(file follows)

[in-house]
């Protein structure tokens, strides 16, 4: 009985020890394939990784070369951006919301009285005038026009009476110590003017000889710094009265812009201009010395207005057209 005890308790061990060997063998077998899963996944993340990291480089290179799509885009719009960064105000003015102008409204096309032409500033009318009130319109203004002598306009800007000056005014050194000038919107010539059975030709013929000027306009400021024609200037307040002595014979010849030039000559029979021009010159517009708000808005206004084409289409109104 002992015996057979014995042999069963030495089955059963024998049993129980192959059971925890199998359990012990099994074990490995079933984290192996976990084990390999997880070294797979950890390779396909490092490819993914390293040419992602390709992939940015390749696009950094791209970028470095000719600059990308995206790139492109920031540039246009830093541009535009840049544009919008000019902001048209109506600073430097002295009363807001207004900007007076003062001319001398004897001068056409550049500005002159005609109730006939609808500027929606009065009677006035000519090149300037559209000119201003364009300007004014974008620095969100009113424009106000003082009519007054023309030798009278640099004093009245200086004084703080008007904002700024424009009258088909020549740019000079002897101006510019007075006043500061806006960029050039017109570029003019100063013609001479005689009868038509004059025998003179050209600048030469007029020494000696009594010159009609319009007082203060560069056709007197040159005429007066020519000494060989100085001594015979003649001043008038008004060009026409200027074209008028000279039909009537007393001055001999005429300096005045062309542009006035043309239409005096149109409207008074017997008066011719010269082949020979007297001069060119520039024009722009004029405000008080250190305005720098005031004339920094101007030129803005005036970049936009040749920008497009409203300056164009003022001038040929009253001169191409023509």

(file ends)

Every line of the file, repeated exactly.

[in-house]
């Protein structure tokens, strides 16, 4: 009985020890394939990784070369951006919301009285005038026009009476110590003017000889710094009265812009201009010395207005057209 005890308790061990060997063998077998899963996944993340990291480089290179799509885009719009960064105000003015102008409204096309032409500033009318009130319109203004002598306009800007000056005014050194000038919107010539059975030709013929000027306009400021024609200037307040002595014979010849030039000559029979021009010159517009708000808005206004084409289409109104 002992015996057979014995042999069963030495089955059963024998049993129980192959059971925890199998359990012990099994074990490995079933984290192996976990084990390999997880070294797979950890390779396909490092490819993914390293040419992602390709992939940015390749696009950094791209970028470095000719600059990308995206790139492109920031540039246009830093541009535009840049544009919008000019902001048209109506600073430097002295009363807001207004900007007076003062001319001398004897001068056409550049500005002159005609109730006939609808500027929606009065009677006035000519090149300037559209000119201003364009300007004014974008620095969100009113424009106000003082009519007054023309030798009278640099004093009245200086004084703080008007904002700024424009009258088909020549740019000079002897101006510019007075006043500061806006960029050039017109570029003019100063013609001479005689009868038509004059025998003179050209600048030469007029020494000696009594010159009609319009007082203060560069056709007197040159005429007066020519000494060989100085001594015979003649001043008038008004060009026409200027074209008028000279039909009537007393001055001999005429300096005045062309542009006035043309239409005096149109409207008074017997008066011719010269082949020979007297001069060119520039024009722009004029405000008080250190305005720098005031004339920094101007030129803005005036970049936009040749920008497009409203300056164009003022001038040929009253001169191409023509």